The way the jumper along worked was great. It is over 10 weeks and you meet 5 times in this period for 2 hours on a Sunday. I will really miss the get together with the group, although most of us will still see each other at the local knit night I am sure.

I learned so much during this knit along because we each had different patterns. Things I got to experience and learn were:

  1. Seaming
  2. Modding
  3. Three needle bind off
  4. Reading charts and knitting from them
  5. Importance of swatching
  6. Steeking techniques
  7. Cables and colour work!
  8. General inspiration for other patterns in the future

I actually finished my jumper and we have another get together Sunday in a week, so I will continue with another one.

The mods I did were:

Arms:

  • Knit third size in sleeves
  • Knit 2 inches more of pattern repeat of sleeves

Body:

  • Knitted smallest size
  • Knit the front piece about an inch longer than pattern
  • Kept front and back stitches live piece for three needle bind off. ( I did wrong sides together creating a ridge which I kinda like)
  • Back piece will be mostly twisted rib but keeping the cable from the triangle in the bottom ribbing as I’ve seen in another post.
  • Back piece 2 inches longer for hi-low hem

Some pics of my finished jumper below and more on my Ravelry.

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The Skiff hat

This pattern by Brooklyn Tweed has been on my list for ages and beginning of 2017 I finally bought the pattern and gave it a go.

I have since made 2 versions. Initially I put the pattern off because it suggests a tubular cast on that I was petrified off. The instructions always read like nonsense to me, but following Brooklyn Tweed’s version of it made sense and came out rather nice, if I do say so myself. 🙂

Version 1: Skiff hat in Hedhegogfibres Merino DK

For my 30th I got a voucher for YAK and I bought a couple of skeins in this awesome yarn. I loved the colour way if you can call it that and it is so soft. I was worried that the speckles detract from the design of the hat but there are several versions on ravelry using speckled yarn that I really liked so I gave it a go.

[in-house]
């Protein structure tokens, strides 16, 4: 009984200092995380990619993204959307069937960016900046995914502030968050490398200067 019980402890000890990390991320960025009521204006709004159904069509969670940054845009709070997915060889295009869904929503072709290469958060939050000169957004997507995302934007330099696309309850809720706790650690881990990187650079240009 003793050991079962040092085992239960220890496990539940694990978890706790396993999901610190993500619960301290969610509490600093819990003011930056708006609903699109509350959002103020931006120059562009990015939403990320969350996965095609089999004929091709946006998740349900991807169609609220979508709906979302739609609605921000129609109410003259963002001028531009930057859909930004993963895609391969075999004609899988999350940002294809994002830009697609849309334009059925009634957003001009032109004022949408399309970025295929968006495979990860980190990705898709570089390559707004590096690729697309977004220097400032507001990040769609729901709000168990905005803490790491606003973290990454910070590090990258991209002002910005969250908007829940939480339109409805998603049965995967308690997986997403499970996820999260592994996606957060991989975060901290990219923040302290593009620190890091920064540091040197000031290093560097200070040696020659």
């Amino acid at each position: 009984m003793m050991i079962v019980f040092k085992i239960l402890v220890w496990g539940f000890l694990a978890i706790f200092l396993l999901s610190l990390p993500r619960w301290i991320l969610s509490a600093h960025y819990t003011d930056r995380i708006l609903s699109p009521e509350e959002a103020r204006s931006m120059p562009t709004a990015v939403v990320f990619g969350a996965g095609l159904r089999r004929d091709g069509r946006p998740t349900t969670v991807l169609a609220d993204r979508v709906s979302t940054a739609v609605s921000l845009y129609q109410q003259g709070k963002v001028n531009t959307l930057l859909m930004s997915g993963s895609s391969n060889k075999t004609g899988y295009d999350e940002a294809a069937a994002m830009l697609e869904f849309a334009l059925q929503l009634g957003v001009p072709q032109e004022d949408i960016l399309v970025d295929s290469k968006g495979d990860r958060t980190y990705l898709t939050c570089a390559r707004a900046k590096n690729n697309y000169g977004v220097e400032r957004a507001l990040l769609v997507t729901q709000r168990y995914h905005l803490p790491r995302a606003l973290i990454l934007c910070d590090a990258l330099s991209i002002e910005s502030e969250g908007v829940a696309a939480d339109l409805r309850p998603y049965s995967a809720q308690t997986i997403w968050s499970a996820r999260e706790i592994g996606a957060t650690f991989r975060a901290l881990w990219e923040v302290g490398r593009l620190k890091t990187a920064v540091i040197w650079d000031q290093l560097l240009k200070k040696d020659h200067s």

The pattern actually calls for worsted weight yarn, but I had read that it knits up rather slouchy and my head circumference is rather small so I thought a DK is a good attempt to make it fit. I never swatch for hats as they so far have always been to big, so I tend to go down a needle size either way.

Knitting the pattern was a joy, if you like reading from charts. I do actually like charts or don’t mind them. It also felt like I levelled up as a knitter as I started to understand the cabled details and did not have to check what every symbols means each time I encountered it. Whoop!

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As a finished object I like the hat a lot. It blocked really big though, even using a DK yarn, so I chucked it into the tumble dryer for a bit and that seemed to help. I am not suggesting everyone try this. I was just giving it a go. The yarn is very soft and drapey, probably adding to the slouchy ness. It is great though for my morning commute covering pony tail and headphones.

 

Version 2: The uncommon Skiff

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This yarn is also from YAK. I think from my first visit to the shop ever. I previously knitted another brooklyn tweed pattern in the yarn and loved how the cables came out, so I thought I would try this in the Skiff hat too.

If you ever get a chance to knit with the Everyday Worsted Yarn by the Uncommon thread, give it a go. I personally love it! It has great stitch definition and elasticity. Even though this was worsted weight yarn the hat seems to be tighter. I think because it does not drape like the merino did.

Overall this pattern is a great one to challenge you but not too much that you get frustrated. If you wanted to make a cabled hat I highly recommend this one or why not start with my other cabled favourite (which is free), the Seathwaite? 🙂

Guernsey Wrap

I’ve had my eye on this pattern for a little while, but I did not try it because it looked so complicated. It is of course the Guernsey Wrap by Jared Flood. There are literally over 1000 versions of this on ravelry and I was so jealous of everyone being good enough to knit it.

Until I finally bit the bullet and bought the pattern and realised the most difficult thing is reading the charted pattern, but I loved charted patterns so win for me!